The American reaction to Putin’s military moves in Crimea has been pathetically weak. Secretary of State John Kerry uttered a few obligatory words and was dispatched to Kiev. No meaningful action however, has taken place. Obama has not yet called for a special session of the U.N. Security Council to condemn Russian aggression, and neither has NATO.  Boycotting the G-8 in Sochi will not impress Putin nor change his course of action while economic threats by the U.S. might restrain Putin. An 11% decline in the Russian market and the potential imposition of an asset freeze might have an impact on Putin’s moves. At a press conference earlier this week, Putin appeared to be less strident, and at the very least, seemed to walk away from the brink.

The Obama administration clearly wants to avoid a confrontation with Russia. It would be useful for the Obama administration to recall the Cuban Missile Crisis, when President John F. Kennedy imposed a naval blockade and put the U.S. armed forces on alert. The Soviet Union backed down, and the crisis ended. U.S. determination saved the day. America under Obama is seen increasingly as disengaged and weak, positions that may result in further aggression and ultimately war. Ironically, during the same week Putin moved against the Ukraine in Crimea, the Obama administration unveiled its plans to reduce the U.S. military to its smallest size since WWII.

Andrew Palashewsky, a Ukrainian-American political activist had this to say, “Russian imperial ambitions transcended politics. The Tsarist Empire was expansionist and craved control of the Ukraine. Soviet policy was nominally anti-nationalist, attempting to subsume all other nationalities under the internationalist banner of Communism. But, this was actually just a cover for Russian imperialism and chauvinism. National cultures and languages were repressed in favor of Russification, that stressed the adoption of the Russian language and culture. Today, former KGB Colonel, post-Communist Vladimir Putin, ever conscious of Russia’s status, acts like a neo-fascist, coveting Ukraine’s natural riches, and bolstering his mission to recreate the Russian Empire.”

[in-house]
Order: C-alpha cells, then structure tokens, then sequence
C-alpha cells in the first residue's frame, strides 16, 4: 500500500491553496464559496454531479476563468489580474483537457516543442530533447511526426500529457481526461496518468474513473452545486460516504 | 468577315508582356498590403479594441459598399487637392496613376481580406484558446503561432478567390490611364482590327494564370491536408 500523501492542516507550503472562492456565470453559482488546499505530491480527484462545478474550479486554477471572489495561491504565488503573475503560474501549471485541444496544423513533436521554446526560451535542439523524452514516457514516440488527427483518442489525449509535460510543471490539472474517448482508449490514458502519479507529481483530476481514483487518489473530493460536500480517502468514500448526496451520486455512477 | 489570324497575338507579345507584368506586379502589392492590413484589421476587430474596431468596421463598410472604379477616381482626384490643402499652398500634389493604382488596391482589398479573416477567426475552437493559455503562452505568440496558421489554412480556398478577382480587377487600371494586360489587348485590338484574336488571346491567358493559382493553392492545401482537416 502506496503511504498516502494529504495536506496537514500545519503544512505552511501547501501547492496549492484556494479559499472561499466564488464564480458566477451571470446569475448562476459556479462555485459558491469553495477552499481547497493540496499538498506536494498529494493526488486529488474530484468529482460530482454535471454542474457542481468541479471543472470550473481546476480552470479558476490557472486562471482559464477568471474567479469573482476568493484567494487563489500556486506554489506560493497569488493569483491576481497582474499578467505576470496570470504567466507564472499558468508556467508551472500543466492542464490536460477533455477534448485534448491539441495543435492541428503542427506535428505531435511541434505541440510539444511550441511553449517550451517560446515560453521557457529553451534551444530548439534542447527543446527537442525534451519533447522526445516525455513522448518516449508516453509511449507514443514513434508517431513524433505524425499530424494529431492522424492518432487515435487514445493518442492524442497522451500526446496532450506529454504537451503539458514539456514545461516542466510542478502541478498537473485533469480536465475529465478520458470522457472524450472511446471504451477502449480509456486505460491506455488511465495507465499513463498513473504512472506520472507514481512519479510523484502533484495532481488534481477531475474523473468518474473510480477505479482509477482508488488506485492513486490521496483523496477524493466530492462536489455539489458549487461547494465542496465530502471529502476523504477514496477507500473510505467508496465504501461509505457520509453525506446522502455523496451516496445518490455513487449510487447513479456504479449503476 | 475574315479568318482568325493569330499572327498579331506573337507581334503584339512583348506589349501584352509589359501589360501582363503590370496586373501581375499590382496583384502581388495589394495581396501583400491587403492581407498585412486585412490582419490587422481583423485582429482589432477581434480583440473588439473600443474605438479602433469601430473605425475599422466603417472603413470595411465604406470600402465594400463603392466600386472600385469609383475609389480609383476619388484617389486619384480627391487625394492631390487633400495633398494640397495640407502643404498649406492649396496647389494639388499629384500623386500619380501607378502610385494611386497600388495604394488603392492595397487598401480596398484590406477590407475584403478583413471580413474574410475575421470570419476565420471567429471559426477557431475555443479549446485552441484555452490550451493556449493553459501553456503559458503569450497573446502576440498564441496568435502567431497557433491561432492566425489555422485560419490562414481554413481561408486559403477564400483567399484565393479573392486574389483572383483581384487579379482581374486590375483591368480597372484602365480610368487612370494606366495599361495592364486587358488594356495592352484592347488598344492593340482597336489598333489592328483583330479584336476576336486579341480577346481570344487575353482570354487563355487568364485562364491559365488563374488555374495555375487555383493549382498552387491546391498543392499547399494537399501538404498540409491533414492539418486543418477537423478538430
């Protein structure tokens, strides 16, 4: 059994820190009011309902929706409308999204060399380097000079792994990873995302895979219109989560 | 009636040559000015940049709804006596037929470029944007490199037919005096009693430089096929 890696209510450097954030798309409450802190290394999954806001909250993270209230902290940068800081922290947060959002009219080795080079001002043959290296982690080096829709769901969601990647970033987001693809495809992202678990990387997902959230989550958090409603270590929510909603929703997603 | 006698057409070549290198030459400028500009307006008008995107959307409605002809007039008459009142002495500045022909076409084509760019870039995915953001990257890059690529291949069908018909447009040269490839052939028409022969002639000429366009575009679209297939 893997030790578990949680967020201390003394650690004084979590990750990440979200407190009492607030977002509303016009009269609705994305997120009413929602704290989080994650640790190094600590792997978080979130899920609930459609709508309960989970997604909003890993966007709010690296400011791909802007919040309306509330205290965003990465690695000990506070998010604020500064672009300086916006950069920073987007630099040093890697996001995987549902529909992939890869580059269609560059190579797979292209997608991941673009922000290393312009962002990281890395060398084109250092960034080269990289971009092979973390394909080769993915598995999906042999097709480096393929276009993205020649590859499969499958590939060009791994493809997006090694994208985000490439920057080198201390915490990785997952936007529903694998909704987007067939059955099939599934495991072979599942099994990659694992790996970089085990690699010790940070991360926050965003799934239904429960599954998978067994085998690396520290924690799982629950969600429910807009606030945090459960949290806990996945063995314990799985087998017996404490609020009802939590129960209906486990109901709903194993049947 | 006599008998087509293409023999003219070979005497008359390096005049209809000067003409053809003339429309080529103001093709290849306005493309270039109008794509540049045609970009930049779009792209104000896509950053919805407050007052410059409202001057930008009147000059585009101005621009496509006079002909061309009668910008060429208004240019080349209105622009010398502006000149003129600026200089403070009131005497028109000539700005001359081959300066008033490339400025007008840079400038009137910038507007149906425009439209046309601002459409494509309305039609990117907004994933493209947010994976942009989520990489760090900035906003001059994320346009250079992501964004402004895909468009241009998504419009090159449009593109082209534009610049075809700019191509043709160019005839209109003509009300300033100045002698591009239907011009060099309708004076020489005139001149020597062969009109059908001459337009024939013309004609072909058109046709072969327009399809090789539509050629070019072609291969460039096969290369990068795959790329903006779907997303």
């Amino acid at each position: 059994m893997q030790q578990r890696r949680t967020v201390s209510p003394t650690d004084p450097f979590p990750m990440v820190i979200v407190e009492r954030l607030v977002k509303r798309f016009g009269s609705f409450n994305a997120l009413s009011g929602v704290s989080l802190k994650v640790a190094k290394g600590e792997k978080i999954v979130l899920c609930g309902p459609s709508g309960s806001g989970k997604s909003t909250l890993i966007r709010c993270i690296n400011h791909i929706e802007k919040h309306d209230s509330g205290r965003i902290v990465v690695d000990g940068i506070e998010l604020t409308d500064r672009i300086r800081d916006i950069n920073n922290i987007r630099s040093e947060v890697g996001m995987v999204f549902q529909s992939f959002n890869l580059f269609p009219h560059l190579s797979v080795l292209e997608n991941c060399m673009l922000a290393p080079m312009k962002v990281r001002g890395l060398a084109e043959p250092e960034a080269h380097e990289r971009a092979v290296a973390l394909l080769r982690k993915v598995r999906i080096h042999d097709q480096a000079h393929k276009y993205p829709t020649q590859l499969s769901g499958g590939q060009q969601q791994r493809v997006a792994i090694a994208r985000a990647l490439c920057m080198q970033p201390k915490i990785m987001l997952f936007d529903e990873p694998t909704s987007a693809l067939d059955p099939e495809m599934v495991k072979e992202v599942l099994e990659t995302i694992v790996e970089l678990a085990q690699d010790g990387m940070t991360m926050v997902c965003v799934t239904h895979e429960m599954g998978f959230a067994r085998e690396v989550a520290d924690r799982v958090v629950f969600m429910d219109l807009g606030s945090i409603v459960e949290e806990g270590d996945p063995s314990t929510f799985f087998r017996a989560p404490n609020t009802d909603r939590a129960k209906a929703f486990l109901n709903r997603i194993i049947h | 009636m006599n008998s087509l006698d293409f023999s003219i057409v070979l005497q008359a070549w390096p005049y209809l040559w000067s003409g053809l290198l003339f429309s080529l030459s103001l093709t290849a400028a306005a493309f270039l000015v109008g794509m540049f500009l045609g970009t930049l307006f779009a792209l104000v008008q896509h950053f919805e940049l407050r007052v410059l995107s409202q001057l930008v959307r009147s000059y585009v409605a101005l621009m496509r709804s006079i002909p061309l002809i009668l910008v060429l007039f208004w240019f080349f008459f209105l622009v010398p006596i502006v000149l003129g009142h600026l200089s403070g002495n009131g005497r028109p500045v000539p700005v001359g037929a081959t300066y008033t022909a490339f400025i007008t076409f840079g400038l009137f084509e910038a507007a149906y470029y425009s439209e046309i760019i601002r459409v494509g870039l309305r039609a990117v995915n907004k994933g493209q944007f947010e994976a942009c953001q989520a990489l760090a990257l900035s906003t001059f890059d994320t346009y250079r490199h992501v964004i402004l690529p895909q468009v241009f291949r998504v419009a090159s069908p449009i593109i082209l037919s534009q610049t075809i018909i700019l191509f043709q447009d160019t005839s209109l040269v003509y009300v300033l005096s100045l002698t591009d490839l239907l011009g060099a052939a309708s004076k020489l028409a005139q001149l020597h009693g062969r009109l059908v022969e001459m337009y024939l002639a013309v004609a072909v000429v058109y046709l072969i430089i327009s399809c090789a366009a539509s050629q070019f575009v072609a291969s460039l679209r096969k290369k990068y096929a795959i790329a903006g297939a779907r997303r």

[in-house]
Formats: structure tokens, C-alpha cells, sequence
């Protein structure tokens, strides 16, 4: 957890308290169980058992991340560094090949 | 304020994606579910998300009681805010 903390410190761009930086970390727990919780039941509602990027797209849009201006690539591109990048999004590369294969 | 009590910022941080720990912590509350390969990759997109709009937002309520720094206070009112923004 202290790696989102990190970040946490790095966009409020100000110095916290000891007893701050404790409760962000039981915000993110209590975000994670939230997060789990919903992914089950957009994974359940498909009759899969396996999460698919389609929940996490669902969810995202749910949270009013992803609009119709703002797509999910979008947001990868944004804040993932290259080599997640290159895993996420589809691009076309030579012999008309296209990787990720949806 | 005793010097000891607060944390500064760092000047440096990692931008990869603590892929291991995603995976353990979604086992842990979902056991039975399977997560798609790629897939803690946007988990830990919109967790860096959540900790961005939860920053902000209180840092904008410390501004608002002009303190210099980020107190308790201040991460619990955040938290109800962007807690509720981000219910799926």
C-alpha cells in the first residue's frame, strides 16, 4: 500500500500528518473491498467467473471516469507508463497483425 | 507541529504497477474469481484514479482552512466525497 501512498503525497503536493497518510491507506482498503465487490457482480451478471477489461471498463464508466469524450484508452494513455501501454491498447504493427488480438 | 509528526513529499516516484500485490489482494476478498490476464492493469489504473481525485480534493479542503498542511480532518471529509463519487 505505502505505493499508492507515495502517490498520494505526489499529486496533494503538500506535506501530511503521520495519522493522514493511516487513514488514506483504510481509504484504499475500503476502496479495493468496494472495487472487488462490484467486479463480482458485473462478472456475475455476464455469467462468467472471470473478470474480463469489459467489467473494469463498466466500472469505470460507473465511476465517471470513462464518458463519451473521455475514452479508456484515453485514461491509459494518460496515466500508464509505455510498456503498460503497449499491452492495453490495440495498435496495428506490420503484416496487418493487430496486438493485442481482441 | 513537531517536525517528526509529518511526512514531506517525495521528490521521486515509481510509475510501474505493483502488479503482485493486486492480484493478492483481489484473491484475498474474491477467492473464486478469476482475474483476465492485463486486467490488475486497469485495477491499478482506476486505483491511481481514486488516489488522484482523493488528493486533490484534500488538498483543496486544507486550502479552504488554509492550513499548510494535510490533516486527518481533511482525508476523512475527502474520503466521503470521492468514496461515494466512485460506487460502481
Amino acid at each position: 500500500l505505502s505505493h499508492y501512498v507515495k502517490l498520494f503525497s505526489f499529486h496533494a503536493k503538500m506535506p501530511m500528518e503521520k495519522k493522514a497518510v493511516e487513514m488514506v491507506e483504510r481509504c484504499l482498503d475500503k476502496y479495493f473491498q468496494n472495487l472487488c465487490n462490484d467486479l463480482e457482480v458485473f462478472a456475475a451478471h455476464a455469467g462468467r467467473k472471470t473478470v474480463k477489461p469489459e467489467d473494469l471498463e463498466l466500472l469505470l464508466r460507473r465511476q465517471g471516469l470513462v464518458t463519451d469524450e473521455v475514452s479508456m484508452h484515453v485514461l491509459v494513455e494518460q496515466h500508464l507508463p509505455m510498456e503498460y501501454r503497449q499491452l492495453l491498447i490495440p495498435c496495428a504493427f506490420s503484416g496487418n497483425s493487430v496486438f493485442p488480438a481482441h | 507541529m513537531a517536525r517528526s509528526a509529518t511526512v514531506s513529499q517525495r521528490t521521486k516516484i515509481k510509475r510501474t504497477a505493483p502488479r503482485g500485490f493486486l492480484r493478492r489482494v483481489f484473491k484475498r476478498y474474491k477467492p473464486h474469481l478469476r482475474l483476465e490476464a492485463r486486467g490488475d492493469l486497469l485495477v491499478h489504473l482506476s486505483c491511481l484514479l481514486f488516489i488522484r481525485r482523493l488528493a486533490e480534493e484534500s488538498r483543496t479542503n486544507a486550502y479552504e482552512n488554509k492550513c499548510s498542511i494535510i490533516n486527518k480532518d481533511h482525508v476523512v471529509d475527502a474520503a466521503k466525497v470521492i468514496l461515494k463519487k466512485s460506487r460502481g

America and the West have a moral obligation to protect the Ukraine. Following the demise of the Soviet Union, Ukraine agreed to return the nuclear weapons stationed in its territory to Russia in order to prevent any nuclear proliferation. In exchange, Ukrainian leaders at the time sought solid security guarantees from the U.S. and the U.K. Although the “Budapest Memorandum,” as the agreement is called, does not require the U.S. to go to war over the Ukraine, if Obama abandons the Ukraine the way Chamberlain sacrificed Czechoslovakia, and the Ukraine ends up losing Crimea and its eastern Ukraine to Russia, logic dictates that such moves would bring an end to any non-proliferation of weapons. Realistically, if the Ukraine still possessed its nuclear weapons, it would probably have been able to hold on to the Crimea. Instead, they have a worthless piece of paper.

As the Crimea crisis unfolds, it brings back images of the 1938 Czechoslovak crisis. It is becoming more evident that Russia’s Putin has adopted some of Hitler’s tactics, and like Nazi Germany, he is counting on the West’s weakness, and its unwillingness to respond in a forceful way against his aggression. Obama’s statement that a “Crimea referendum violates international law” is unhelpful. A referendum conducted fairly would settle the issue in Crimea, albeit, without the presence of Russian troops.

Joseph Puder